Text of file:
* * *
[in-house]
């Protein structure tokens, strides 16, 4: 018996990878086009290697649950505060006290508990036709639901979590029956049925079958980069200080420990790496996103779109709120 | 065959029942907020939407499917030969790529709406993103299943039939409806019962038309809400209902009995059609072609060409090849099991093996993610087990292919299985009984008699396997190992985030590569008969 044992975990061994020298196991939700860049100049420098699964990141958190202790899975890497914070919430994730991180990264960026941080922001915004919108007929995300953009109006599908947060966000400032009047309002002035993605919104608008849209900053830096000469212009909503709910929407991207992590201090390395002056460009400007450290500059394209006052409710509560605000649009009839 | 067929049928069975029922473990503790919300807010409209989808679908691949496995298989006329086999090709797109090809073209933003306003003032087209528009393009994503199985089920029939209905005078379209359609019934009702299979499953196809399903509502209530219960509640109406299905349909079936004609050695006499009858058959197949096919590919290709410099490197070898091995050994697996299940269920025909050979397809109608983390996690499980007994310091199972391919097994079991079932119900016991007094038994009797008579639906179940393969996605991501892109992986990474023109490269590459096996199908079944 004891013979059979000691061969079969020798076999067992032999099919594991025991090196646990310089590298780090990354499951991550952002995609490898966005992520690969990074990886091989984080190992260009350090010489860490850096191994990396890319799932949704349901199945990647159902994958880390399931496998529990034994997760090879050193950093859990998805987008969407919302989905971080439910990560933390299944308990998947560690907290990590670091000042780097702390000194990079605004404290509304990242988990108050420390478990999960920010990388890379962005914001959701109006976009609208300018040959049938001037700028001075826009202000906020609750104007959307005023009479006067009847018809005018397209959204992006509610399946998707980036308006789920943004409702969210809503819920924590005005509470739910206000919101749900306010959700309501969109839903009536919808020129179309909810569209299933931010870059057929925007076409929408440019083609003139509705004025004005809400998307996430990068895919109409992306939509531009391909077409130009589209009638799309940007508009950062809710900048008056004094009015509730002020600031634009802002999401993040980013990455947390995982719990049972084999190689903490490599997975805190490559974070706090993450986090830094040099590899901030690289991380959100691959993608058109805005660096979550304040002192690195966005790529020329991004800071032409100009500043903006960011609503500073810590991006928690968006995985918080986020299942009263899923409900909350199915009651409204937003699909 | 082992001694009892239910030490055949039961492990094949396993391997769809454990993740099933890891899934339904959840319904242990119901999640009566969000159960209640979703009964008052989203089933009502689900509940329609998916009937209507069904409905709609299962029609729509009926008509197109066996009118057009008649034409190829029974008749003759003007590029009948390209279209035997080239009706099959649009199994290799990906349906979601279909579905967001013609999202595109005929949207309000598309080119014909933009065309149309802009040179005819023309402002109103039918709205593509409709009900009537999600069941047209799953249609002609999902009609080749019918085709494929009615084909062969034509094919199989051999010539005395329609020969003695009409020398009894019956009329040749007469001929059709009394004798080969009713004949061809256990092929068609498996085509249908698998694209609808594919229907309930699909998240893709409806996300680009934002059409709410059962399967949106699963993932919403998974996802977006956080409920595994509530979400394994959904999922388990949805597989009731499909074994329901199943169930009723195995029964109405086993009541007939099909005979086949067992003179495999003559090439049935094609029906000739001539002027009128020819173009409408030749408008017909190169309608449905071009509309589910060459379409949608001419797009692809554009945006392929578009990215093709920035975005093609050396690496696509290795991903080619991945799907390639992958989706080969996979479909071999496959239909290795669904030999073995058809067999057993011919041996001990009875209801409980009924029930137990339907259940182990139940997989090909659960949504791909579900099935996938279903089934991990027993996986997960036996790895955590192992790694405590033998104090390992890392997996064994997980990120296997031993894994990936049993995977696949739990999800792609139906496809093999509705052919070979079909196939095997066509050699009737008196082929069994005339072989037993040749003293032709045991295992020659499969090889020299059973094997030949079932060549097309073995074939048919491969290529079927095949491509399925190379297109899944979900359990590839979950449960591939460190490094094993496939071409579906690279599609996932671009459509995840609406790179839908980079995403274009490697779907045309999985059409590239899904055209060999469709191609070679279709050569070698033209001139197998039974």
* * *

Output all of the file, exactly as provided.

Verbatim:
[in-house]
């Protein structure tokens, strides 16, 4: 018996990878086009290697649950505060006290508990036709639901979590029956049925079958980069200080420990790496996103779109709120 | 065959029942907020939407499917030969790529709406993103299943039939409806019962038309809400209902009995059609072609060409090849099991093996993610087990292919299985009984008699396997190992985030590569008969 044992975990061994020298196991939700860049100049420098699964990141958190202790899975890497914070919430994730991180990264960026941080922001915004919108007929995300953009109006599908947060966000400032009047309002002035993605919104608008849209900053830096000469212009909503709910929407991207992590201090390395002056460009400007450290500059394209006052409710509560605000649009009839 | 067929049928069975029922473990503790919300807010409209989808679908691949496995298989006329086999090709797109090809073209933003306003003032087209528009393009994503199985089920029939209905005078379209359609019934009702299979499953196809399903509502209530219960509640109406299905349909079936004609050695006499009858058959197949096919590919290709410099490197070898091995050994697996299940269920025909050979397809109608983390996690499980007994310091199972391919097994079991079932119900016991007094038994009797008579639906179940393969996605991501892109992986990474023109490269590459096996199908079944 004891013979059979000691061969079969020798076999067992032999099919594991025991090196646990310089590298780090990354499951991550952002995609490898966005992520690969990074990886091989984080190992260009350090010489860490850096191994990396890319799932949704349901199945990647159902994958880390399931496998529990034994997760090879050193950093859990998805987008969407919302989905971080439910990560933390299944308990998947560690907290990590670091000042780097702390000194990079605004404290509304990242988990108050420390478990999960920010990388890379962005914001959701109006976009609208300018040959049938001037700028001075826009202000906020609750104007959307005023009479006067009847018809005018397209959204992006509610399946998707980036308006789920943004409702969210809503819920924590005005509470739910206000919101749900306010959700309501969109839903009536919808020129179309909810569209299933931010870059057929925007076409929408440019083609003139509705004025004005809400998307996430990068895919109409992306939509531009391909077409130009589209009638799309940007508009950062809710900048008056004094009015509730002020600031634009802002999401993040980013990455947390995982719990049972084999190689903490490599997975805190490559974070706090993450986090830094040099590899901030690289991380959100691959993608058109805005660096979550304040002192690195966005790529020329991004800071032409100009500043903006960011609503500073810590991006928690968006995985918080986020299942009263899923409900909350199915009651409204937003699909 | 082992001694009892239910030490055949039961492990094949396993391997769809454990993740099933890891899934339904959840319904242990119901999640009566969000159960209640979703009964008052989203089933009502689900509940329609998916009937209507069904409905709609299962029609729509009926008509197109066996009118057009008649034409190829029974008749003759003007590029009948390209279209035997080239009706099959649009199994290799990906349906979601279909579905967001013609999202595109005929949207309000598309080119014909933009065309149309802009040179005819023309402002109103039918709205593509409709009900009537999600069941047209799953249609002609999902009609080749019918085709494929009615084909062969034509094919199989051999010539005395329609020969003695009409020398009894019956009329040749007469001929059709009394004798080969009713004949061809256990092929068609498996085509249908698998694209609808594919229907309930699909998240893709409806996300680009934002059409709410059962399967949106699963993932919403998974996802977006956080409920595994509530979400394994959904999922388990949805597989009731499909074994329901199943169930009723195995029964109405086993009541007939099909005979086949067992003179495999003559090439049935094609029906000739001539002027009128020819173009409408030749408008017909190169309608449905071009509309589910060459379409949608001419797009692809554009945006392929578009990215093709920035975005093609050396690496696509290795991903080619991945799907390639992958989706080969996979479909071999496959239909290795669904030999073995058809067999057993011919041996001990009875209801409980009924029930137990339907259940182990139940997989090909659960949504791909579900099935996938279903089934991990027993996986997960036996790895955590192992790694405590033998104090390992890392997996064994997980990120296997031993894994990936049993995977696949739990999800792609139906496809093999509705052919070979079909196939095997066509050699009737008196082929069994005339072989037993040749003293032709045991295992020659499969090889020299059973094997030949079932060549097309073995074939048919491969290529079927095949491509399925190379297109899944979900359990590839979950449960591939460190490094094993496939071409579906690279599609996932671009459509995840609406790179839908980079995403274009490697779907045309999985059409590239899904055209060999469709191609070679279709050569070698033209001139197998039974």